A secondary analysis of 233 elderly (aged >70 years) patients with glioblastoma identified from nonrandomized prospective trial from in the GGN was published on the predictive value of MGMT methylation promoter status (26). When compared with the unmethylated MGMT promoter patients (OS 6.4 months), MGMT promoter methylation was associated with improved OS (8.4 months, P=0.031). Patients with MGMT methylated tumors had longer PFS when treated with CMT or CT alone compared to patients treated with RT alone.
Combined temozolomide and radiotherapy
Previously, the EORTC 26981-22981/NCIC CE.3 RCT reported OS benefit with the addition of TMZ to RT (60 Gy in 30 fractions) in the concomitant and sequential adjuvant setting in glioblastoma patients aged 18 to 70 years (7,21). The addition of TMZ resulted in a median survival of 14.6 months compared with 12.1 months for radiotherapy alone (P<0.0001). However, in an elderly subgroup analysis the combined treatment OS benefit became less pronounced with increasing age [(60 to 65 years; HR, 0.64; 0.43–0.94; P=0.02); (65 to 70 years; HR, 0.78; 0.50–1.24; P=0.29)].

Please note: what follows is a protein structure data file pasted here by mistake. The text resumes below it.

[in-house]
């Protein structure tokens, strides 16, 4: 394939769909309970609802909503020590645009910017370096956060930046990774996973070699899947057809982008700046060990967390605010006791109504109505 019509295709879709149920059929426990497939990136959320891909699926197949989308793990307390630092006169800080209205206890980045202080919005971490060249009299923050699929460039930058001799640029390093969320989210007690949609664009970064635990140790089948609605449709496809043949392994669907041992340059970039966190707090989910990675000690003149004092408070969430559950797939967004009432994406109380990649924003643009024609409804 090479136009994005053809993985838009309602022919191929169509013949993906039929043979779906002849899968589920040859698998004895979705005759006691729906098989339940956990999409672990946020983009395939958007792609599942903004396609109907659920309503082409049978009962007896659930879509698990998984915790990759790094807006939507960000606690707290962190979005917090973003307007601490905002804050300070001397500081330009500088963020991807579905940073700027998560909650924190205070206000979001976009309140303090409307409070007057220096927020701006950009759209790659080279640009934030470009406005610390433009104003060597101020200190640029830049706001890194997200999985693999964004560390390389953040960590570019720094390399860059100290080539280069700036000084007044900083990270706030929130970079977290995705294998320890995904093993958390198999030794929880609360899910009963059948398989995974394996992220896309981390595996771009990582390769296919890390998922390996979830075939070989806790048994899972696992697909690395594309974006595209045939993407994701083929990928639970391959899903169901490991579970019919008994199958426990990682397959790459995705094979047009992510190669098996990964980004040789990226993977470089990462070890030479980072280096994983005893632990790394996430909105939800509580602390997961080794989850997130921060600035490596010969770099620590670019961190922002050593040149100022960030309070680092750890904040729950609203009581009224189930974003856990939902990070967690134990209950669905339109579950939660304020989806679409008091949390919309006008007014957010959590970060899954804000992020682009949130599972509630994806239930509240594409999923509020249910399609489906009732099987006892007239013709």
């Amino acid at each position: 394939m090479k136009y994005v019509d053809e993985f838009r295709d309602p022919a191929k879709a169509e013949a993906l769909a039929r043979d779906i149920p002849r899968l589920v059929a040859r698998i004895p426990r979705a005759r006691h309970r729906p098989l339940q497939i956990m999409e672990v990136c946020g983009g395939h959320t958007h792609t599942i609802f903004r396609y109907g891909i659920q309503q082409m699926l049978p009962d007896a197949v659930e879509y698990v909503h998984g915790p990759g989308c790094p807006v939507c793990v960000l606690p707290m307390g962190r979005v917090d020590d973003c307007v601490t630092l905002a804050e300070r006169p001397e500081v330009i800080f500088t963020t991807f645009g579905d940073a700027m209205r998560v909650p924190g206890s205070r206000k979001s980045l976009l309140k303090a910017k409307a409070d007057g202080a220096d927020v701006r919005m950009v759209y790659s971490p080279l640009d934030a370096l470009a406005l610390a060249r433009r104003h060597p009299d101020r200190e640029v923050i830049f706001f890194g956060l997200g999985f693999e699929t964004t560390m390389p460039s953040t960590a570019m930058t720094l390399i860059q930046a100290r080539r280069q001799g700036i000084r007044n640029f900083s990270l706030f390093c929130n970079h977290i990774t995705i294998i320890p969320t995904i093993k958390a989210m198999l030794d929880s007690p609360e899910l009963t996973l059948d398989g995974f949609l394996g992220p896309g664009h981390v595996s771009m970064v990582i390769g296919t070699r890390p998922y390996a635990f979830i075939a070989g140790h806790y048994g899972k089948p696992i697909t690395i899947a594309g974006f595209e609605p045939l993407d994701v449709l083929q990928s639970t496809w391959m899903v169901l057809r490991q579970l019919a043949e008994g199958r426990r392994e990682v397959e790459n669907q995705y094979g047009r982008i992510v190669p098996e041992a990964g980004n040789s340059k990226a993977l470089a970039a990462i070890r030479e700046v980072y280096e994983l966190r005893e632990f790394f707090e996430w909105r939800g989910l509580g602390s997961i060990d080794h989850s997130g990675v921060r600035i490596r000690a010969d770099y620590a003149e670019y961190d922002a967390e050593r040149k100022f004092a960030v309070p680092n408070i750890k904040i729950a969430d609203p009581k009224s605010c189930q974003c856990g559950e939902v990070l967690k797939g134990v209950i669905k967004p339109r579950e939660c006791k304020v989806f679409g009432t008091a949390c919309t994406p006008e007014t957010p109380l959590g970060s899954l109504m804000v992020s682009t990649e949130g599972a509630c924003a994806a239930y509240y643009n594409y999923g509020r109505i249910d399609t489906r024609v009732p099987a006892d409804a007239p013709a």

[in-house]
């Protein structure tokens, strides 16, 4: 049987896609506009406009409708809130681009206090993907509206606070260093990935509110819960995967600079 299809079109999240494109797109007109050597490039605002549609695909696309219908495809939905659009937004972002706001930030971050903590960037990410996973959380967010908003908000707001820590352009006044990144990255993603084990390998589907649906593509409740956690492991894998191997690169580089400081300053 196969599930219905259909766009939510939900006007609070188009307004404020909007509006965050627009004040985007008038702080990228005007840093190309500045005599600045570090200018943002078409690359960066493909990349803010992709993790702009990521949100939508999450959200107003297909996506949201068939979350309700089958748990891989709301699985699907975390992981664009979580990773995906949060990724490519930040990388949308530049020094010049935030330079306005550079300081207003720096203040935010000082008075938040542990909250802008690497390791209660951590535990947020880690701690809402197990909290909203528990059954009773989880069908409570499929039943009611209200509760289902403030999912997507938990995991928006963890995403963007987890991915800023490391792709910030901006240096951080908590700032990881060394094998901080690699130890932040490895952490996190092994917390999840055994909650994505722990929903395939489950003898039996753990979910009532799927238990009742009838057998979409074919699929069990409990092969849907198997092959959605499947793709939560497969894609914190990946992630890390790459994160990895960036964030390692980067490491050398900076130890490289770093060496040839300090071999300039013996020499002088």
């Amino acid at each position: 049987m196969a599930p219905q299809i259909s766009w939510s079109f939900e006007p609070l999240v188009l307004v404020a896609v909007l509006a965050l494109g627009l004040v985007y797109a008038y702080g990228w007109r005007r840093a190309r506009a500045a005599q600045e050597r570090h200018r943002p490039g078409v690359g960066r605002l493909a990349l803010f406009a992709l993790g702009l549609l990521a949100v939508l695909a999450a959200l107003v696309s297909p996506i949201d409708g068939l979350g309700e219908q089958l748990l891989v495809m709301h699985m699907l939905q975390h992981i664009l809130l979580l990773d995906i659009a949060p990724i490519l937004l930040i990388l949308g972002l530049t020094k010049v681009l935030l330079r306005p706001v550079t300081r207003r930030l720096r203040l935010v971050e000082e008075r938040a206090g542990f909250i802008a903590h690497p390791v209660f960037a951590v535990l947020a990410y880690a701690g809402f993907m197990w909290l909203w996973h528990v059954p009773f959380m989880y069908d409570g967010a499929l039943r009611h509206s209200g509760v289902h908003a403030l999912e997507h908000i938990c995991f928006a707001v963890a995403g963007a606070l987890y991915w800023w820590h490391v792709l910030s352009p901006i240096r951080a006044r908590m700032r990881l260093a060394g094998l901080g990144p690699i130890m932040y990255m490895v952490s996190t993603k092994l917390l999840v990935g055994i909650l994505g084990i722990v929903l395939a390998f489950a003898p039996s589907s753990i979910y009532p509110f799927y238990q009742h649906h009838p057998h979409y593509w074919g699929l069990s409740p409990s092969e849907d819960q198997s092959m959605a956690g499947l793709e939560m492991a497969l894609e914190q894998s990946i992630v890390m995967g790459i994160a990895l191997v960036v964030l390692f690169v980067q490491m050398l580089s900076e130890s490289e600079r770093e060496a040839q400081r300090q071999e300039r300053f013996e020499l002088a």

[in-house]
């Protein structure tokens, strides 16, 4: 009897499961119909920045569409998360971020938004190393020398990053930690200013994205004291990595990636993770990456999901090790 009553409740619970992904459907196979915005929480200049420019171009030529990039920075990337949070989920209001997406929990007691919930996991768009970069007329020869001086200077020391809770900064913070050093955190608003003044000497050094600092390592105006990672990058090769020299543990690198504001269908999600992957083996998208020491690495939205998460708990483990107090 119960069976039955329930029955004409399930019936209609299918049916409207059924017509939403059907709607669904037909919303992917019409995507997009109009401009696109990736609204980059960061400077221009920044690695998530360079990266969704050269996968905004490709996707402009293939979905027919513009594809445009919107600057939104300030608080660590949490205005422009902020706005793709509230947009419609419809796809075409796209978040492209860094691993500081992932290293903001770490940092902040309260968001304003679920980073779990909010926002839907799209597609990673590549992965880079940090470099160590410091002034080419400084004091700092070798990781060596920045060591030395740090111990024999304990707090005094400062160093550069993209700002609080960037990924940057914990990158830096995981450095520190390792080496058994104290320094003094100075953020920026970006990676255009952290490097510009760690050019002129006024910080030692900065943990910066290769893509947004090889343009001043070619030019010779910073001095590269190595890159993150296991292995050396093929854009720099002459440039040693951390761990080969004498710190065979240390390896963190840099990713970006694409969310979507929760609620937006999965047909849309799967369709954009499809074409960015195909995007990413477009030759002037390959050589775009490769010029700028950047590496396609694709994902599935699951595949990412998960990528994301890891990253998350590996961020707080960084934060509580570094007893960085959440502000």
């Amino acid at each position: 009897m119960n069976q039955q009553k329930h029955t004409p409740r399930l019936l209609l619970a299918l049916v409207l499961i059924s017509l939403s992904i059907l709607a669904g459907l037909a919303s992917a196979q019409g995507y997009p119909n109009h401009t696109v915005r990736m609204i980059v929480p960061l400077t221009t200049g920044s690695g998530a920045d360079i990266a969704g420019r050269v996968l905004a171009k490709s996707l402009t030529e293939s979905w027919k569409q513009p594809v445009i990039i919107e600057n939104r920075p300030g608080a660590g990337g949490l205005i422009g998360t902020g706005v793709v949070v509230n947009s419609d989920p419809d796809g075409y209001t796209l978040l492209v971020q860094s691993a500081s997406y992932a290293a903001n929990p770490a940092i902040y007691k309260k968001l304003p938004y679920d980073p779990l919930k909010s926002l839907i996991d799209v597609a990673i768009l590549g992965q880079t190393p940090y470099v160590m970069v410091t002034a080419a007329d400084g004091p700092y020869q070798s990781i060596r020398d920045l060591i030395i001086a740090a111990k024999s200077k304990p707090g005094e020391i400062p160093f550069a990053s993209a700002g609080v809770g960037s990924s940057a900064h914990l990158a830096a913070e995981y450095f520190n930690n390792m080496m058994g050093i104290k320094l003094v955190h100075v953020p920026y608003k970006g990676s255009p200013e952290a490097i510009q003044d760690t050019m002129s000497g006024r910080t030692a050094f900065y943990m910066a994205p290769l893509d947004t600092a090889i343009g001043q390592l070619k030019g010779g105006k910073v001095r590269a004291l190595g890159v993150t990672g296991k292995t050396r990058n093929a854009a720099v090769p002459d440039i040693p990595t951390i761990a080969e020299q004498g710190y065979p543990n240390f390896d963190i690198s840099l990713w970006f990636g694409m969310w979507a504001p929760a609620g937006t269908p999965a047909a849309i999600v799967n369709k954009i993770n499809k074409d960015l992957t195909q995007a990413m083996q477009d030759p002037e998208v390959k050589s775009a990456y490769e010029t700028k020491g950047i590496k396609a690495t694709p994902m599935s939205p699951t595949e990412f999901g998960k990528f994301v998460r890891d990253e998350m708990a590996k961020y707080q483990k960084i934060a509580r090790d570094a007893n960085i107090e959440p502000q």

The recently completed and reported CCTG CE.6/EORTC 26062-22061 phase III trial randomized newly diagnosed glioblastoma patients aged 65 or older to receive either HRT alone (n=281; RT 40 Gy in 15 fractions) or HRT with concomitant and adjuvant temozolomide (TMZ) (n=281). The median age was 73 years (range, 65–90 years) and eligible patients required an Eastern Cooperative Oncology Group (ECOG) performance status (PS) of 0–2, no prior chemotherapy or radiotherapy and surgery or biopsy <4 weeks from randomization. The median OS was longer with the addition of TMZ to HRT (9.3 months) than with HRT alone (7.6 months) with a HR of 0.67 (95% CI, 0.56–0.80; P<0.001). Progression free survival (PFS) rates were longer with the addition of TMZ (5.3 months) when compared to HRT alone (3.9 months) with a HR of 0.50 (95% CI, 0.41–0.60; P<0.001). Overall survival benefit was reported in patients with methylated MGMT status (13.5 vs. 7.7 months; for CMT and HRT alone, respectively P<0.001). For unmethylated patients, OS survival was 10 months for HRT and TMZ vs. 7.9 months with HRT alone (P=0.055). Toxicity and quality of life (QoL) were remarkably similar between the two treatment arms.